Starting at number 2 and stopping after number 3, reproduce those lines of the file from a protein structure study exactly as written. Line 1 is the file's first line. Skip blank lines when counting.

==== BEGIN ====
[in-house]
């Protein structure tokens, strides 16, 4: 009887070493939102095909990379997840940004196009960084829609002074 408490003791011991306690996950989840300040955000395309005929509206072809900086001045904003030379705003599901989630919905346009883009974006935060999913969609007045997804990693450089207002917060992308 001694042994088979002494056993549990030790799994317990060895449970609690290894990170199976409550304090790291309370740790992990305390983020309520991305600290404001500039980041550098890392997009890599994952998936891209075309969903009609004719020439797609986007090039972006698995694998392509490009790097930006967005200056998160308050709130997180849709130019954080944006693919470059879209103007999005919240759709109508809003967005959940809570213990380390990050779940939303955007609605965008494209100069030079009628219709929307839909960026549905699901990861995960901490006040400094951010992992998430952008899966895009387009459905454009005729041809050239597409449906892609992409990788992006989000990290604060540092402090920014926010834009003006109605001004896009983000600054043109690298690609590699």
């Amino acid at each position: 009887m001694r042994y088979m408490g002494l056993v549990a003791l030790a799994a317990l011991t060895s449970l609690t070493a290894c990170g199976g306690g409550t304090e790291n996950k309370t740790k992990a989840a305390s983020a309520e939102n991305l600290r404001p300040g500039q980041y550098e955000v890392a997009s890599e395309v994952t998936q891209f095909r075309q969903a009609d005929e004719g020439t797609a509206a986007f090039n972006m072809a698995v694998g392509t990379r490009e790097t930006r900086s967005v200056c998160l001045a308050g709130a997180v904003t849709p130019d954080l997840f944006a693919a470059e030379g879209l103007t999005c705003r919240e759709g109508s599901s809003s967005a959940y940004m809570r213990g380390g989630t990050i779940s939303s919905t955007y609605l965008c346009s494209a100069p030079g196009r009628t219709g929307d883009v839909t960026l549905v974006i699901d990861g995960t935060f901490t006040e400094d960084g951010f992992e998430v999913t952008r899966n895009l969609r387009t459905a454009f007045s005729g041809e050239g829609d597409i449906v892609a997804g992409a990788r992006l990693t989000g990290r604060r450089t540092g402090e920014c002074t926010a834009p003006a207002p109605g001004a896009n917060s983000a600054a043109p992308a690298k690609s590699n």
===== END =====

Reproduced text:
């Protein structure tokens, strides 16, 4: 009887070493939102095909990379997840940004196009960084829609002074 408490003791011991306690996950989840300040955000395309005929509206072809900086001045904003030379705003599901989630919905346009883009974006935060999913969609007045997804990693450089207002917060992308 001694042994088979002494056993549990030790799994317990060895449970609690290894990170199976409550304090790291309370740790992990305390983020309520991305600290404001500039980041550098890392997009890599994952998936891209075309969903009609004719020439797609986007090039972006698995694998392509490009790097930006967005200056998160308050709130997180849709130019954080944006693919470059879209103007999005919240759709109508809003967005959940809570213990380390990050779940939303955007609605965008494209100069030079009628219709929307839909960026549905699901990861995960901490006040400094951010992992998430952008899966895009387009459905454009005729041809050239597409449906892609992409990788992006989000990290604060540092402090920014926010834009003006109605001004896009983000600054043109690298690609590699």
């Amino acid at each position: 009887m001694r042994y088979m408490g002494l056993v549990a003791l030790a799994a317990l011991t060895s449970l609690t070493a290894c990170g199976g306690g409550t304090e790291n996950k309370t740790k992990a989840a305390s983020a309520e939102n991305l600290r404001p300040g500039q980041y550098e955000v890392a997009s890599e395309v994952t998936q891209f095909r075309q969903a009609d005929e004719g020439t797609a509206a986007f090039n972006m072809a698995v694998g392509t990379r490009e790097t930006r900086s967005v200056c998160l001045a308050g709130a997180v904003t849709p130019d954080l997840f944006a693919a470059e030379g879209l103007t999005c705003r919240e759709g109508s599901s809003s967005a959940y940004m809570r213990g380390g989630t990050i779940s939303s919905t955007y609605l965008c346009s494209a100069p030079g196009r009628t219709g929307d883009v839909t960026l549905v974006i699901d990861g995960t935060f901490t006040e400094d960084g951010f992992e998430v999913t952008r899966n895009l969609r387009t459905a454009f007045s005729g041809e050239g829609d597409i449906v892609a997804g992409a990788r992006l990693t989000g990290r604060r450089t540092g402090e920014c002074t926010a834009p003006a207002p109605g001004a896009n917060s983000a600054a043109p992308a690298k690609s590699n």